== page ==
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  • # August 4, 2009 at 5:55 am

    Hi there!

    My website contains two types of pages: Besides that normal ones that are long and scrollable, I have have those short ones whose content fits into a standard sized window. I use two navigations on these pages, one in the top-right corner and the other one in the bottom-left corner, so I have to give the < html >-element:

    html { overflow: hidden; height: 100%; }

    in order to get rid of the scrollbars and to avoid shivering of divs positioned at the bottom or right edge. The top-left one would shiver and flicker when hovering over the bottom-right one, because the vertical scrollbar is displayed for the time of hovering. This does not work, when the above attributes refer to the body-element, and I cannot use the great technique of giving the body an id or a class.

    My question is: Can I give the html-element an id or a class without any unforseen consequences? As far as I know, the < html >-element is the Eva of all elements in the DOM and the body element is her first child. My htmls look like this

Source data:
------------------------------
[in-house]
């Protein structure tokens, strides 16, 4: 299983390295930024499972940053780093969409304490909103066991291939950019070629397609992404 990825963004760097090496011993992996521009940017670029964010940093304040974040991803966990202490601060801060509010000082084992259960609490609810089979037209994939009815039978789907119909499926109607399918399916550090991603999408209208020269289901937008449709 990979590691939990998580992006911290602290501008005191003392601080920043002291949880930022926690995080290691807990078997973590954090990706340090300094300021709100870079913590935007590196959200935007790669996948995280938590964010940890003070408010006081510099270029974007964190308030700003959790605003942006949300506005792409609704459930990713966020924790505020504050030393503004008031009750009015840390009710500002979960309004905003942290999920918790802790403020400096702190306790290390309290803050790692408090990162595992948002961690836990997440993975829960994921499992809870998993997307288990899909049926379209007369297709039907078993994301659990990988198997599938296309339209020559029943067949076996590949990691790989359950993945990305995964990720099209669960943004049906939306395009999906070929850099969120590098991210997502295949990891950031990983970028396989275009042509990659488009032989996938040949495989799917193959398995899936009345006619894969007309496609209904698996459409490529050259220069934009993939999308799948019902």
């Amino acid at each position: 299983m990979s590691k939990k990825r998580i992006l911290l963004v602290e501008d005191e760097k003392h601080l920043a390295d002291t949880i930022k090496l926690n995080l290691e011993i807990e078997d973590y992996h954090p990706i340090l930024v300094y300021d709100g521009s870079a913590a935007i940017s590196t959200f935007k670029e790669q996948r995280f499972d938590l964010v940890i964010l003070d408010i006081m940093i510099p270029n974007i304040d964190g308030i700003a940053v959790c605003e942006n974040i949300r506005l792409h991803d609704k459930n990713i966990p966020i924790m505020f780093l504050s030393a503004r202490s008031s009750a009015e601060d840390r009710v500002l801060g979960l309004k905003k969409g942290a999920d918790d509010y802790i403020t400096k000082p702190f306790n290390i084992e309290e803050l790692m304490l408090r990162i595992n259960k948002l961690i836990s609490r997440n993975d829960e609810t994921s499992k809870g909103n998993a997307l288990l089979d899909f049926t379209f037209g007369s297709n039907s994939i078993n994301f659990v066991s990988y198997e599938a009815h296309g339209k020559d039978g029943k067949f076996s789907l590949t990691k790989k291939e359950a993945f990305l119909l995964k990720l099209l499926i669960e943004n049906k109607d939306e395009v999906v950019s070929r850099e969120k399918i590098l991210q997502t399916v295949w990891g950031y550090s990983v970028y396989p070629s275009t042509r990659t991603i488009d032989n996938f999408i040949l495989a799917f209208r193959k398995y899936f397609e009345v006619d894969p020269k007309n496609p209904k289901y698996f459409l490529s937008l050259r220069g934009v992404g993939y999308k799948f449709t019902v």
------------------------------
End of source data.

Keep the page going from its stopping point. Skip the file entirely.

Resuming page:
and it would look like this


    Is there anything that the html-element is sacrosanct for ids and classes?

    Thanks! Runa

    # August 4, 2009 at 7:54 pm

    Thanks! I made a page and a css-file today. It works fine in the browsers.They treat it like a normal element. But the w3c-validator tells me, id’s would not be allowed on the html-element in XHTML 1.0 Strict.

    On one hand: You can solve it by splitting the css-file in two files.

    On the other hand: If the browsers and the googlebot won’t complain, why not giving it a try. I also use unallowed tags in the title-attribute for tooltipping, eg the BR or complete ULs.

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